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Catechol-O-methyltransferase inhibition with tolcapone reduces the "wearing off" phenomenon and levodopa requirements in fluctuating parkinsonian patients.
Neurology. 1998 May; 50(5 Suppl 5):S46-53.Neur

Abstract

BACKGROUND

More than 50% of patients with Parkinson's disease develop motor response fluctuations (the 'wearing off" phenomenon) after more than five years of levodopa therapy. Inhibition of catechol-O-methyltransferase by tolcapone has been shown to increase levodopa bioavailability and plasma elimination half life, thereby prolonging the efficacy of levodopa.

OBJECTIVES

The primary objective was to evaluate the efficacy of tolcapone in reducing "wearing off" in levodopa treated, fluctuating parkinsonian patients. Secondary objectives included assessment of reduction in levodopa requirements, improvement in patients' clinical status, duration of improvements, and tolerability of tolcapone.

METHODS

In this multicentre, randomised, double blind, placebo controlled trial, 58 patients received placebo, 60 received 100 mg tolcapone three times daily (tid), and 59 received 200 mg tolcapone tid, in addition to levodopa/benserazide.

RESULTS

After three months with 200 mg tolcapone tid, "off" time decreased by 26.2% of the baseline value, "on" time increased by 20.6% (p < 0.01 vs. placebo), and the mean total daily levodopa dose decreased by 122 mg from the baseline dose of 676 mg (p < 0.01). These responses were maintained up to nine months. With 100 mg tolcapone tid, "off" time decreased by 31.5% (p < 0.05), "on" time increased by 21.3% (p < 0.01), and the mean total daily levodopa dose decreased by 109 mg from the baseline dose of 668 mg (p < 0.05). With 200 mg tolcapone tid, unified Parkinson's disease rating scale motor and total scores were significantly reduced, and quality of life (sickness impact profile) scores were significantly improved. Both dosages were well tolerated. Dyskinesia was the most often reported levodopa induced adverse event. Diarrhoea was the most often reported non-dopaminergic adverse event and the most frequent reason for withdrawal from the study: four patients in the 100 mg tolcapone tid group and six in the 200 mg tid group withdrew because of diarrhoea.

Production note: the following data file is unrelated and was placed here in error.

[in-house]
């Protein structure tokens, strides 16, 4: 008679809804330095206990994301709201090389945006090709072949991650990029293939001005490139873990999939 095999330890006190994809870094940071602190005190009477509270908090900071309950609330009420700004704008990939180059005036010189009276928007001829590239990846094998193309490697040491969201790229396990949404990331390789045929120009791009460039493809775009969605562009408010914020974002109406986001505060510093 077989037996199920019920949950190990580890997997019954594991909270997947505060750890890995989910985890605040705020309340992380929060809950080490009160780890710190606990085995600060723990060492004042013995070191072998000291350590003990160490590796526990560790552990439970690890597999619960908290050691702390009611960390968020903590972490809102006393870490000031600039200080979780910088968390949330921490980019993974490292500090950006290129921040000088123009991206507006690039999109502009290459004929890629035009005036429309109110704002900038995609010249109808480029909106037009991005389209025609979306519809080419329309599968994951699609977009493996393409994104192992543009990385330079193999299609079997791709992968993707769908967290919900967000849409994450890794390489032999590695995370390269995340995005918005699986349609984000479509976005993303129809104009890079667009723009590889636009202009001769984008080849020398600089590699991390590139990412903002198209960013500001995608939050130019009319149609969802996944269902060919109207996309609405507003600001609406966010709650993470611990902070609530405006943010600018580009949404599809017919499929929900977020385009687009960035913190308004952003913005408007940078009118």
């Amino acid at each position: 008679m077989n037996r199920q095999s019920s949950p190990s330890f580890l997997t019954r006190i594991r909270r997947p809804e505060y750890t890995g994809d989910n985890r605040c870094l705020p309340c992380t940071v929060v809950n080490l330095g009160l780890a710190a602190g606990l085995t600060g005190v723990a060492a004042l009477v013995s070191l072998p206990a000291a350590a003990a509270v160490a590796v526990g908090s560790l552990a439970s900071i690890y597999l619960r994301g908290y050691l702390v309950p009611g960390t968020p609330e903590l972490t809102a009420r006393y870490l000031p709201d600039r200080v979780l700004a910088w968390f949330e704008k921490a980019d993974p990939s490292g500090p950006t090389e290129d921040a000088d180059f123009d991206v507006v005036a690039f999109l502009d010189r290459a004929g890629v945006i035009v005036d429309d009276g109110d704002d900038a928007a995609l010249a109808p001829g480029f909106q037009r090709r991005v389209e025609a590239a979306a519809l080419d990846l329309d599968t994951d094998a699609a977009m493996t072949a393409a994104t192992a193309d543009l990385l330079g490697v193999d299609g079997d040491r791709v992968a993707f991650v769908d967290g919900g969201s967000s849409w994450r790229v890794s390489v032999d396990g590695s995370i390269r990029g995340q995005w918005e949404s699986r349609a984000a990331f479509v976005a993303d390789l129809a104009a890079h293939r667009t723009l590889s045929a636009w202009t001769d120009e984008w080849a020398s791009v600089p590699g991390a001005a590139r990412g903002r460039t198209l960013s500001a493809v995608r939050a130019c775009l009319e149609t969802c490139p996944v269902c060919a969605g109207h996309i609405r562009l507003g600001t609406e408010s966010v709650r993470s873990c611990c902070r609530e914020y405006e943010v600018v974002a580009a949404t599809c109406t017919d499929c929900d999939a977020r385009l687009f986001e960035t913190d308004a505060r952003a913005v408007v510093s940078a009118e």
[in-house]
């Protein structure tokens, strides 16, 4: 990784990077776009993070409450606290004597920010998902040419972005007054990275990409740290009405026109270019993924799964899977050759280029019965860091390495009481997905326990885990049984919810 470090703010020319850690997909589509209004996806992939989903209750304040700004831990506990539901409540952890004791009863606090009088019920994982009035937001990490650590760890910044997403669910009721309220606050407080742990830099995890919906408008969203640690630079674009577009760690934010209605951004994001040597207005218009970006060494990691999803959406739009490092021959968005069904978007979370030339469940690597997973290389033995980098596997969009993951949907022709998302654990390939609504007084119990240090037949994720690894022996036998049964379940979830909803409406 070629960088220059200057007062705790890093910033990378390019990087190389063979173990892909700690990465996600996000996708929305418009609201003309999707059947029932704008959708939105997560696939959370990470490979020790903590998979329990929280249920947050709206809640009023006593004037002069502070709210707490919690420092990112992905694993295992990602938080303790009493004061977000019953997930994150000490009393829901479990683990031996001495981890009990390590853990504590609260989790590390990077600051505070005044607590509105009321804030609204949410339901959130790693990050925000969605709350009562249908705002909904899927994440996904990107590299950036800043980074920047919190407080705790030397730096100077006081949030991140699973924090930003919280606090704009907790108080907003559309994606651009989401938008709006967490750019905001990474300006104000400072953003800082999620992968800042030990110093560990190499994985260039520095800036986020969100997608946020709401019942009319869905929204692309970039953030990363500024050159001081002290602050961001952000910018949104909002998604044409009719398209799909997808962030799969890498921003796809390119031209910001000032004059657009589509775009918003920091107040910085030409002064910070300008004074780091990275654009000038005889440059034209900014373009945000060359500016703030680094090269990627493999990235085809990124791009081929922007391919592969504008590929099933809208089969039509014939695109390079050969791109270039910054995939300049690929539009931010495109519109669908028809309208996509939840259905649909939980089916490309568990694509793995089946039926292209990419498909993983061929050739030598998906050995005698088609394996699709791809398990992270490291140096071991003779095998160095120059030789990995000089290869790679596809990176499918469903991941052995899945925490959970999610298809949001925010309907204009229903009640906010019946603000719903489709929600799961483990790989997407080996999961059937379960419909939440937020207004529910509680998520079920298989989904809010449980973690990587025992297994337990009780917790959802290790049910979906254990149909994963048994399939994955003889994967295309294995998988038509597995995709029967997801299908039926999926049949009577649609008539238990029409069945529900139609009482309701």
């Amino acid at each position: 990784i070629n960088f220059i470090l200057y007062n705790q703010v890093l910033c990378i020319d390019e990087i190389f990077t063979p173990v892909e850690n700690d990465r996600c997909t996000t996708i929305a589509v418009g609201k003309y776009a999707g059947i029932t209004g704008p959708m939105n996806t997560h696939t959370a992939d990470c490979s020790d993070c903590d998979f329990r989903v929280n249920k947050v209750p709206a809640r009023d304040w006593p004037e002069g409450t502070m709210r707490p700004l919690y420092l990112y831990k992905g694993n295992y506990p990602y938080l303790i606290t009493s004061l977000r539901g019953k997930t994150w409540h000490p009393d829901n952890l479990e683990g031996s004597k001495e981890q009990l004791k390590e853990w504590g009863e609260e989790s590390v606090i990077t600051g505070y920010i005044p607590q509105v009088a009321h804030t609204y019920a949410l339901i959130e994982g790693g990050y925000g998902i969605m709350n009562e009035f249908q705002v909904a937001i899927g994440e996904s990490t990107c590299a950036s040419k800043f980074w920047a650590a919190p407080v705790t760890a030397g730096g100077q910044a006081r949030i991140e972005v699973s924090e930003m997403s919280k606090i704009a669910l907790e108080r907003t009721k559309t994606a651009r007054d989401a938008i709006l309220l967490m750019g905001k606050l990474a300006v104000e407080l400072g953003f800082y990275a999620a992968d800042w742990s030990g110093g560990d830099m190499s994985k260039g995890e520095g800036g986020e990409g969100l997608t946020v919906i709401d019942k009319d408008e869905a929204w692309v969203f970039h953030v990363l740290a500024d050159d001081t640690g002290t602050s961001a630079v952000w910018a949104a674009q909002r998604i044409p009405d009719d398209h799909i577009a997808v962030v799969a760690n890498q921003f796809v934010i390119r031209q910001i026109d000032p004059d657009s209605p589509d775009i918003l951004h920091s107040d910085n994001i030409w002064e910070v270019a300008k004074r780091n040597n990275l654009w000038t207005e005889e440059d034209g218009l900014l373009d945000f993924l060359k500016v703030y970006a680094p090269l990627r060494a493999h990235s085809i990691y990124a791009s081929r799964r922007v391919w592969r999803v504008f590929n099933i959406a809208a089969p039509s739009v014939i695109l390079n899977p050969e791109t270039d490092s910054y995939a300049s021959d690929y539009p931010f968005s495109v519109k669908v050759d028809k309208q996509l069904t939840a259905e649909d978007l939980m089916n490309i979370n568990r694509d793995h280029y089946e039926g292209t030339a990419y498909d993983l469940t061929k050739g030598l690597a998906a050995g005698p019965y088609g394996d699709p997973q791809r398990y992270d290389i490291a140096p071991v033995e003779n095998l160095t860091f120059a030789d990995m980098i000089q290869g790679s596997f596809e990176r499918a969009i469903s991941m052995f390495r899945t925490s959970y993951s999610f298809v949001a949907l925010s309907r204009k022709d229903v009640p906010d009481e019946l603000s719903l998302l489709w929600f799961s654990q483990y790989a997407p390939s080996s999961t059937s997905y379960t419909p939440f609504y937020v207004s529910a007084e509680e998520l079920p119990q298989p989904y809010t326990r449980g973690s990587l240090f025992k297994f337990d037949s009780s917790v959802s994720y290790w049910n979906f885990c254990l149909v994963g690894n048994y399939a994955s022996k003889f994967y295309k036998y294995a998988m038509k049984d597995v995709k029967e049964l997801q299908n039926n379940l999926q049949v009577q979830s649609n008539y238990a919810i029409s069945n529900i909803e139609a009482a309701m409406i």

CONCLUSION

Tolcapone prolongs "on" time in fluctuating parkinsonian patients while allowing a reduction in daily levodopa dosage, thereby improving the efficacy of long term levodopa therapy.

Authors+Show Affiliations

Klinik fur Neurologie, Klinikum der Johann-Wolfgang-Goethe-Universitaet, Frankfurt, Germany.No affiliation info availableNo affiliation info availableNo affiliation info availableNo affiliation info availableNo affiliation info availableNo affiliation info available

Pub Type(s)

Clinical Trial
Journal Article
Multicenter Study
Randomized Controlled Trial
Research Support, Non-U.S. Gov't

Language

eng

PubMed ID

9591522

Citation

Baas, H, et al. "Catechol-O-methyltransferase Inhibition With Tolcapone Reduces the "wearing Off" Phenomenon and Levodopa Requirements in Fluctuating Parkinsonian Patients." Neurology, vol. 50, no. 5 Suppl 5, 1998, pp. S46-53.
Baas H, Beiske AG, Ghika J, et al. Catechol-O-methyltransferase inhibition with tolcapone reduces the "wearing off" phenomenon and levodopa requirements in fluctuating parkinsonian patients. Neurology. 1998;50(5 Suppl 5):S46-53.